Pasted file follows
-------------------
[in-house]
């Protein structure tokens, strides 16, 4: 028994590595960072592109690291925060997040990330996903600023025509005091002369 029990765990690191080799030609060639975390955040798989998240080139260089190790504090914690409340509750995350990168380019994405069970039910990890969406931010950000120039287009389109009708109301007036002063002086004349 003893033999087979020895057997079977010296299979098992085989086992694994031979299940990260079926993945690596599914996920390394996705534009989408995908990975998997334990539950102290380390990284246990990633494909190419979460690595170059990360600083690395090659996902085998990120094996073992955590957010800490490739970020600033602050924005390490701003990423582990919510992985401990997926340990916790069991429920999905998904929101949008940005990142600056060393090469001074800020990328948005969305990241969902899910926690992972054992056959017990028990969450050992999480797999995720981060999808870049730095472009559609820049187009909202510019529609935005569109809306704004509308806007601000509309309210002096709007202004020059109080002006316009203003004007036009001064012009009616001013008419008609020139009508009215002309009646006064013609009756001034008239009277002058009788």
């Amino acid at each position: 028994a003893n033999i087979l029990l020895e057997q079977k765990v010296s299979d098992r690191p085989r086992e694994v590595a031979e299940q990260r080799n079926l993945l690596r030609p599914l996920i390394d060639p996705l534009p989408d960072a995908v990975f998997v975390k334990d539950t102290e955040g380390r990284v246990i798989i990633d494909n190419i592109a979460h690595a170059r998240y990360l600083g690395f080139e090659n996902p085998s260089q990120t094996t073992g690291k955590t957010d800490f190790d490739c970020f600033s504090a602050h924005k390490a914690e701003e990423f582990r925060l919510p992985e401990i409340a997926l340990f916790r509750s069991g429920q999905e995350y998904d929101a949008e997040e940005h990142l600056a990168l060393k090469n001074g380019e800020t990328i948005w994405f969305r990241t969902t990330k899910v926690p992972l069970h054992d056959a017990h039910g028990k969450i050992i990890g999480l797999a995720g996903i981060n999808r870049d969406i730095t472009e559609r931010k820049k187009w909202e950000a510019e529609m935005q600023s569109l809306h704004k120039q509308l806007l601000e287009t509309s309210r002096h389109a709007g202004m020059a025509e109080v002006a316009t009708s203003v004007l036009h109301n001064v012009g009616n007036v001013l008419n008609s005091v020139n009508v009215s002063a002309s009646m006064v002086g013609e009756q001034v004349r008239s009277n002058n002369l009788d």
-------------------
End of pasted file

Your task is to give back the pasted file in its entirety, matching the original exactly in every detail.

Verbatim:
[in-house]
């Protein structure tokens, strides 16, 4: 028994590595960072592109690291925060997040990330996903600023025509005091002369 029990765990690191080799030609060639975390955040798989998240080139260089190790504090914690409340509750995350990168380019994405069970039910990890969406931010950000120039287009389109009708109301007036002063002086004349 003893033999087979020895057997079977010296299979098992085989086992694994031979299940990260079926993945690596599914996920390394996705534009989408995908990975998997334990539950102290380390990284246990990633494909190419979460690595170059990360600083690395090659996902085998990120094996073992955590957010800490490739970020600033602050924005390490701003990423582990919510992985401990997926340990916790069991429920999905998904929101949008940005990142600056060393090469001074800020990328948005969305990241969902899910926690992972054992056959017990028990969450050992999480797999995720981060999808870049730095472009559609820049187009909202510019529609935005569109809306704004509308806007601000509309309210002096709007202004020059109080002006316009203003004007036009001064012009009616001013008419008609020139009508009215002309009646006064013609009756001034008239009277002058009788």
């Amino acid at each position: 028994a003893n033999i087979l029990l020895e057997q079977k765990v010296s299979d098992r690191p085989r086992e694994v590595a031979e299940q990260r080799n079926l993945l690596r030609p599914l996920i390394d060639p996705l534009p989408d960072a995908v990975f998997v975390k334990d539950t102290e955040g380390r990284v246990i798989i990633d494909n190419i592109a979460h690595a170059r998240y990360l600083g690395f080139e090659n996902p085998s260089q990120t094996t073992g690291k955590t957010d800490f190790d490739c970020f600033s504090a602050h924005k390490a914690e701003e990423f582990r925060l919510p992985e401990i409340a997926l340990f916790r509750s069991g429920q999905e995350y998904d929101a949008e997040e940005h990142l600056a990168l060393k090469n001074g380019e800020t990328i948005w994405f969305r990241t969902t990330k899910v926690p992972l069970h054992d056959a017990h039910g028990k969450i050992i990890g999480l797999a995720g996903i981060n999808r870049d969406i730095t472009e559609r931010k820049k187009w909202e950000a510019e529609m935005q600023s569109l809306h704004k120039q509308l806007l601000e287009t509309s309210r002096h389109a709007g202004m020059a025509e109080v002006a316009t009708s203003v004007l036009h109301n001064v012009g009616n007036v001013l008419n008609s005091v020139n009508v009215s002063a002309s009646m006064v002086g013609e009756q001034v004349r008239s009277n002058n002369l009788d």